Our Christianity can be defined and explained through one powerful liturgy: The Nicene Creed. You’re, no doubt, more familiar with the Apostles’ Creed—one of most ancient of affirmations of faith used by all branches of Christendom. It’s a compact way of defining faith and jumps from Jesus’ birth to crucifixion. But Jesus lived a whole life in between. The Nicene Creed acknowledges that and explains what mean when we talk about the communion of saints, the holy catholic church, and everlasting life. It wrestles with the theological issues that define ancient Christianity. Together, we’ll explore this creed and figure out what our past has to say about our faith today.

Rev. Dr. Kip Laxson

Watch the Service:

Corresponding Scripture: Philippians 2:1-11 (NRSV)

If then there is any encouragement in Christ, any consolation from love, any sharing in the Spirit, any compassion and sympathy, make my joy complete: be of the same mind, having the same love, being in full accord and of one mind. Do nothing from selfish ambition or conceit, but in humility regard others as better than yourselves. Let each of you look not to your own interests, but to the interests of others. Let the same mind be in you that was[a] in Christ Jesus,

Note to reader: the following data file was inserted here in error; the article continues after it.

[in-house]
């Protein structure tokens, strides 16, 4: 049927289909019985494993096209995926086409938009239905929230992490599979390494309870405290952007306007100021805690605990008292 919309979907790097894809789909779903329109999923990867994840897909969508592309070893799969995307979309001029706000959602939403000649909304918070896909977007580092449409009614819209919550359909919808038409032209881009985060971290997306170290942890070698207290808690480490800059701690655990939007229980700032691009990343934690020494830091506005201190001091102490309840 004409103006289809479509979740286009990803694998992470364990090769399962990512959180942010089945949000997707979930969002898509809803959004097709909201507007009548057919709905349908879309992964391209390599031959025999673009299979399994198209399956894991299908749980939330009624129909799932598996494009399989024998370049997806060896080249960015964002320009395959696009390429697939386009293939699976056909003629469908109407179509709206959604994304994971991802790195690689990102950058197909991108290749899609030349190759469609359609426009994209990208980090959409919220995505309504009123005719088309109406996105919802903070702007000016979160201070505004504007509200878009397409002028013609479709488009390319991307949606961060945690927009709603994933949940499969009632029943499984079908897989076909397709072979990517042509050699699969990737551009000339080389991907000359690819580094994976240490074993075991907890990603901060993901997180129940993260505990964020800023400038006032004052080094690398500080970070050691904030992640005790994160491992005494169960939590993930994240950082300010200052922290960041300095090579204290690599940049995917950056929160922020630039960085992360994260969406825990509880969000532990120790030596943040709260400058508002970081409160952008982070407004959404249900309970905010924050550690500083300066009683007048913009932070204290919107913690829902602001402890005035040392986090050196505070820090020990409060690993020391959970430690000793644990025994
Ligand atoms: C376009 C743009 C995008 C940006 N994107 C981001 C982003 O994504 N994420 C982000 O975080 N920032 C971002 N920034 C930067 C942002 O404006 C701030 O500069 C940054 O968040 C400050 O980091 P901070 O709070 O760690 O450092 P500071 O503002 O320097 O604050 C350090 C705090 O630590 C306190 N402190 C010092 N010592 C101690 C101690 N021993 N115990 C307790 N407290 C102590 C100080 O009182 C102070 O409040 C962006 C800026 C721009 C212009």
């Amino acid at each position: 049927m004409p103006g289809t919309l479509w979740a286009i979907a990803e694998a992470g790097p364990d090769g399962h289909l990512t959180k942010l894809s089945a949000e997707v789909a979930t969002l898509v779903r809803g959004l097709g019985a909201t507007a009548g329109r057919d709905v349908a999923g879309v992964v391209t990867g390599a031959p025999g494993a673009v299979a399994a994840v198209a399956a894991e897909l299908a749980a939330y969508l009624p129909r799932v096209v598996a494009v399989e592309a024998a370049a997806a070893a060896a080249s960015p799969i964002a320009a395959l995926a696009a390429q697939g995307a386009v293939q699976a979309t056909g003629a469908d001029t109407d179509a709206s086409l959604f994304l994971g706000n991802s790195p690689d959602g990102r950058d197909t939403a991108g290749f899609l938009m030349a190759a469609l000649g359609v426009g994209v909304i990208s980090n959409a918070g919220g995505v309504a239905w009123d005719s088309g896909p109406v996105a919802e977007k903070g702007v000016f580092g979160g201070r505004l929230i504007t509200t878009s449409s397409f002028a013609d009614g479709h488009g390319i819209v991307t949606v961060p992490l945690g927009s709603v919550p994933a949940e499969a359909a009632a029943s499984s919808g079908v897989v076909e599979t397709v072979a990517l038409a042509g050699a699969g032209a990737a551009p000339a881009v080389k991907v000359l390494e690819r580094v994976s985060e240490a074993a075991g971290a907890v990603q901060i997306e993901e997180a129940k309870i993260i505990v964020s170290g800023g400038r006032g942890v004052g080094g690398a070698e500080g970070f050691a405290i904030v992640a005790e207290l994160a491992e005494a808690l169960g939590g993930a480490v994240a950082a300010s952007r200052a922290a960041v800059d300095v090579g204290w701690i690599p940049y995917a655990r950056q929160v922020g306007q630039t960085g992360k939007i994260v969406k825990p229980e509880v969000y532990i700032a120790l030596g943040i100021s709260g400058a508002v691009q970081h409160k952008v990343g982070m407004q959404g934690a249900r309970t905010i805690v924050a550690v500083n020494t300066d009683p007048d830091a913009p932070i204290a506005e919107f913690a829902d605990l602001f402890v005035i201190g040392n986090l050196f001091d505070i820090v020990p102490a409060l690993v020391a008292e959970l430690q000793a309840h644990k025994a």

who, though he was in the form of God,
    did not regard equality with God
    as something to be exploited,
but emptied himself,
    taking the form of a slave,
    being born in human likeness.
And being found in human form,
    he humbled himself
    and became obedient to the point of death—
    even death on a cross.

Therefore God also highly exalted him
    and gave him the name
    that is above every name,
10 so that at the name of Jesus
    every knee should bend,
    in heaven and on earth and under the earth,
11 and every tongue should confess
    that Jesus Christ is Lord,
    to the glory of God the Father.

Jan. 17, 2021: “He Is Lord!”